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Should I Keep My Drum Brakes?

A quick guide for the casual classic car owner who wants to enjoy their car.

1954 Ford Customline Rear Brakes

Drum brakes have been in use since the early days of the automobile and continue to be used in todays cars so what should you do about your classic car? The honest truth about keeping them depends on three key factors, the year/ car you have, availability of parts, and your intended use.

#1 Not all Drum Brakes Were Created Equal

The year of car you have makes a huge difference. There are many versions of drum brakes but I will briefly touch on a few. If your car was not equipped with duo servo drum brakes (1953 and up for Chevrolet) your car was not engineered with peak drum brake technology. Huck brakes and non servo brakes do not perform as well as duo servo brakes but still work relative to their drivetrain. For cars that do have duo servo brakes, KEEP THEM.

#2 Replacement Parts

Availability of parts is also something to consider when making this decision. Just about every major chain auto parts store will have 1940's -1970's brake parts, sometimes even absolutely everything including hardware. When the major chains do not have them, try to source a specialty supplier such as: Chev's of the 40's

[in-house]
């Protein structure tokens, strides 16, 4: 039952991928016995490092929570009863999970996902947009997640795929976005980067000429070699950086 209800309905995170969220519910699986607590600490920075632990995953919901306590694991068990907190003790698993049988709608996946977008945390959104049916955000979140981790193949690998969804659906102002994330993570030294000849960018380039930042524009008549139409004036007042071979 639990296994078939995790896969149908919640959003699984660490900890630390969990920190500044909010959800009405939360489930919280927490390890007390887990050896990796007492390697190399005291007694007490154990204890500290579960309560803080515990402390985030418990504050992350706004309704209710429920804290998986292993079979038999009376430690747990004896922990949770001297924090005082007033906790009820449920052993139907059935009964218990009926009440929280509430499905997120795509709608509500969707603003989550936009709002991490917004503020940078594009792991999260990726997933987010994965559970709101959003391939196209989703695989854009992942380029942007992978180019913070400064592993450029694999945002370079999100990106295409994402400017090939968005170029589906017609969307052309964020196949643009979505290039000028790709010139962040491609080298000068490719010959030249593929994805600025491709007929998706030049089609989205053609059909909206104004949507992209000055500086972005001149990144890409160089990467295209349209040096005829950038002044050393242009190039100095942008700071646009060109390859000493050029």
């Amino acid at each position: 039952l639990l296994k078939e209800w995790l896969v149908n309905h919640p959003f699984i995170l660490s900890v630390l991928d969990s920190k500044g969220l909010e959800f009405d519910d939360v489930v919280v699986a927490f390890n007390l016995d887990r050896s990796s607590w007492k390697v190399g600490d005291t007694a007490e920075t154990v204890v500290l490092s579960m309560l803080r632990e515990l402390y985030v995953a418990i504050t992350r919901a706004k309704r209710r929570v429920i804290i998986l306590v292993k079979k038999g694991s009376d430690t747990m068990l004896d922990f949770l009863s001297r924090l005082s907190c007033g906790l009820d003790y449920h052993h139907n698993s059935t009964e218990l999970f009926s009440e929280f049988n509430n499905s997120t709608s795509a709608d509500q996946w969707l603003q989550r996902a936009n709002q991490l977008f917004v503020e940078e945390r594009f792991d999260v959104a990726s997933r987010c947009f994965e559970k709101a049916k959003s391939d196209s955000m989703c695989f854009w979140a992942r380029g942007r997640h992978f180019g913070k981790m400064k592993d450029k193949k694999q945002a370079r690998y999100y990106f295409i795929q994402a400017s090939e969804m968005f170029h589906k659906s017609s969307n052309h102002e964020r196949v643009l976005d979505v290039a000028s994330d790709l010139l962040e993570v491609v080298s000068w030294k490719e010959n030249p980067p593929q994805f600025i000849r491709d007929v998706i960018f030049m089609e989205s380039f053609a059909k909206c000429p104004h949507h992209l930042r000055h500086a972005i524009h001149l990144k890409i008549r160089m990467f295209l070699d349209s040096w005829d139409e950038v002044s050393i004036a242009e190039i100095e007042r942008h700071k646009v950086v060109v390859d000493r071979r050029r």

Truck and Car Shop

Auto Crafters

Bob's Buick

Larry's Tbird

If it is unavailable which is rare, swapping it might be in the works.

#3 Things to Consider

Drum brakes get a bad rap because they are neglected for service. The shoes are often way out of adjustment, or there are leaking lines and cylinders. No mechanical system in poor condition can ever perform well. Keep in mind, these cars were engineered by masters of their craft, with a great amount of resources to back them. Do you think the cars stopped well off the assembly line? Absolutely!

#4 Pros and Cons

Drum Brakes :

Pros: Inexpensive parts, last longer depending on driving, no modification required, stop very well.

Cons: More prone to fade during EXTREME usage, may need to be adjusted from time to time, front drums need more adjustment to prevent pulling.

Disc Brakes:

Pros: Easier to service, no adjusting on fronts, Less likely to fade.

Cons: Cost more to swap, rear discs will complicate the parking brake setup, more thought out setup for master cylinder/ valves.

Final Thoughts

KEEP THE DRUM BRAKES! So long as the car is stock, the brake system is restored (new/rebuilt parts/replumbed) ,the master cylinder is correct and there is no air in the lines, you will have a great time driving and stopping your car. If you do want to do the swap, just make sure you plan out the master cylinder, the valves, and the parking brake. The best brakes I have felt to this day were on a 1933 Stutz DV32, they were vacuum boosted drums. Doing a drum disc setup is about the optimal setup for any car and is very common for muscle cars for a reason. Vacuum boosted drum brakes such as those on a 1964 Impala also feel great!

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